North Carolina — Targeted Issue
Evaluation of the Emergency Severity Index for Pediatric Triage
March 1, 2005 - Feb. 29, 2008

Details

Institution
University of North Carolina at Chapel Hill
Principal Investigator(s)
Award Amount
$600000.00

Regions

HRSA Region

4

EMSC Region

Atlantic

HPP Region

4

NASEMSO Region

South

Contacts

Name Roles Agency Mailing Address Office Phone Email
Anna Waller, ScD
  • Principal Investigator
University of North Carolina at Chapel Hill

Products

Title Published Description Format Availability
Annotated Bibliography-Pediatric Triage Literature 2006 PDF document Available Online
http://webcast.hrsa.gov/archives/mchb/emsc/20100325/AnnotatedBibPedsTriage.2006.pdf
Set of 25 Pediatric Case Studies: Emergency Department Triage 2010 PDF document Available Online
http://webcast.hrsa.gov/archives/mchb/emsc/20100325/Pediatric_Case_Studies_Peds_ESI.2010.3.18.pdf
ESI for Pediatric Triage Webcast 2010 Webcast/webinar Available Online
http://learning.mchb.hrsa.gov/archivedWebcastDetail.asp?id=224
Emergency Severity Index (ESI), A Triage Tool for Emergency Department Care. Version 4 Implementation Handbook, 2012 2012 This handbook covers all details of the Emergency Severity Indexa five level emergency department (ED) triage algorithm that provides clinically relevant stratification of patients into five groups from least to most urgent based on acuity and, unique to ESI, resource needs. This edition ntroduces a new section (Chapter 6), developed in response to numerous requests for more detailed information on using the ESI algorithm with pediatric populations. The section recognizes that the needs of children in the emergency room differ from the needs of adults, including:

Different physiological and psychological responses to stressors.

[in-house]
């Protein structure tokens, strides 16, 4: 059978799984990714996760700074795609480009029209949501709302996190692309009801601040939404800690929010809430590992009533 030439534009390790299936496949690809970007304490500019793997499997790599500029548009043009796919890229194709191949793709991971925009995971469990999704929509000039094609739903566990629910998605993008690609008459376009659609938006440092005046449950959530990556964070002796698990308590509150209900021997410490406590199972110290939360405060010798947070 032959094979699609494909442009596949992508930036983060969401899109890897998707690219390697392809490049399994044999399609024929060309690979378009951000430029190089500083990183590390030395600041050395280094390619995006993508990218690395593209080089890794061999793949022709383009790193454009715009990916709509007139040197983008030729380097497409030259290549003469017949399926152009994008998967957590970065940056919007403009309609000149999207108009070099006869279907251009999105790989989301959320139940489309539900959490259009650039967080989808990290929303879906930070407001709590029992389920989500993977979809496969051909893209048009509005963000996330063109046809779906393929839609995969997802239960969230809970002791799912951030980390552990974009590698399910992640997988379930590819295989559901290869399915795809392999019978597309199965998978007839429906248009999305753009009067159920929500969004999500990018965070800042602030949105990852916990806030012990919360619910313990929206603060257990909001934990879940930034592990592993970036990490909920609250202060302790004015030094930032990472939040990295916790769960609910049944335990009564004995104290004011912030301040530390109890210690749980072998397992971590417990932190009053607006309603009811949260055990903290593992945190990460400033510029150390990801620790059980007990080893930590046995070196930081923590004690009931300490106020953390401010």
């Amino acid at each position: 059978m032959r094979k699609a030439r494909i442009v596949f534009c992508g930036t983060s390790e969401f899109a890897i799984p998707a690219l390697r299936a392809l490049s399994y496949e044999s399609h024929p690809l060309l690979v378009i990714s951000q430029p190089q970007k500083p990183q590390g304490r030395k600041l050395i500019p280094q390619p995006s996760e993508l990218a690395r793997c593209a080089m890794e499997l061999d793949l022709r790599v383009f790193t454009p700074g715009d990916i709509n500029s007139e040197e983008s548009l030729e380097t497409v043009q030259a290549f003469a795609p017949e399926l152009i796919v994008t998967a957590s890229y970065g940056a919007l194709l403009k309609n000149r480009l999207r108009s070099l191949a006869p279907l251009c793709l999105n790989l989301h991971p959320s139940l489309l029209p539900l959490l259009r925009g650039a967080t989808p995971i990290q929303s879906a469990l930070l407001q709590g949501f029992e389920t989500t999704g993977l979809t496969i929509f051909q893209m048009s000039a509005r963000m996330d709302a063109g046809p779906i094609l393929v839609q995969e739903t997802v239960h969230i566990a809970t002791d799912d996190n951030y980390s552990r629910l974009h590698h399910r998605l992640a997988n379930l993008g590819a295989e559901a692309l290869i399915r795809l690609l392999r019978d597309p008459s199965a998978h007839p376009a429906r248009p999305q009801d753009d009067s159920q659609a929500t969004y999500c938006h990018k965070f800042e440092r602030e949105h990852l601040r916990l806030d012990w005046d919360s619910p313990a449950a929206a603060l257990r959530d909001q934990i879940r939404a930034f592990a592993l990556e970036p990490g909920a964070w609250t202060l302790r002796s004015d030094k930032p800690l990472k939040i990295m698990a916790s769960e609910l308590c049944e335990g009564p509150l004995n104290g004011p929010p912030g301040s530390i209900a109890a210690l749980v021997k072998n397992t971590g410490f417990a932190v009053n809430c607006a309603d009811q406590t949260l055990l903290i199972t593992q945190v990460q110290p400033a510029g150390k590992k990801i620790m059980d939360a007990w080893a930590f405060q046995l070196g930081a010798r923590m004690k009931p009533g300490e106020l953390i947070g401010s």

More susceptibility to a range of conditions, such as viruses, dehydration, or radiation sickness.
Limited ability to communicate with care providers; thus harder to quickly and accurately assess.

In keeping with our mission to improve the quality, safety, efficiency, and effectiveness of health care for all Americans, one of AHRQ's areas of emphasis is improved training for the health care workforce. This handbook will provide invaluable assistance to ED nurses, physicians, and administrators in the
implementation of a comprehensive ESI educational program. In turn, a well-implemented ESI program will help hospital emergency departments rapidly identify patients in need of immediate attention, and better identify patients who could safely and more efficiently be seen in a fast-track or urgent-care area rather than in the main ED.
E-publication Available Online
http://www.ahrq.gov/research/esi/

Disseminations

Title Published Author Abstract Publication PMID
Reliability and validity of the emergency severity index for pediatric triage. 2009 Travers, D., Waller A., Katznelson J., & Agans R Academic Emergency Medicine, 16(9), 843-849 19845551
Creation of a Validated Set of Pediatric Case Scenarios for the Emergency Severity Index Triage System 2006 Katznelson J, Hohenhaus S, Travers D, Agans R, Trocinski D, Waller A Acad Emerg Med 0
Is the ESI reliable for pediatric triage? 2006 Rosenau A, for the Pediatric ESI Research Consortium (A Waller, D Trocinski, D Travers, V Rupp, A Rosenau, N Mecham, J Katznelson, S Hohenhaus, T Eubanks, D Eitel, R Agans) Annals of Emergency Medicine 0
Reliability of the Emergency Severity Index Version 4 2006 Travers D, Agans R, Eitel D, Mecham N, Rosenau A, Tanabe P, Trocinski D, Waller A Acad Emerg Med 0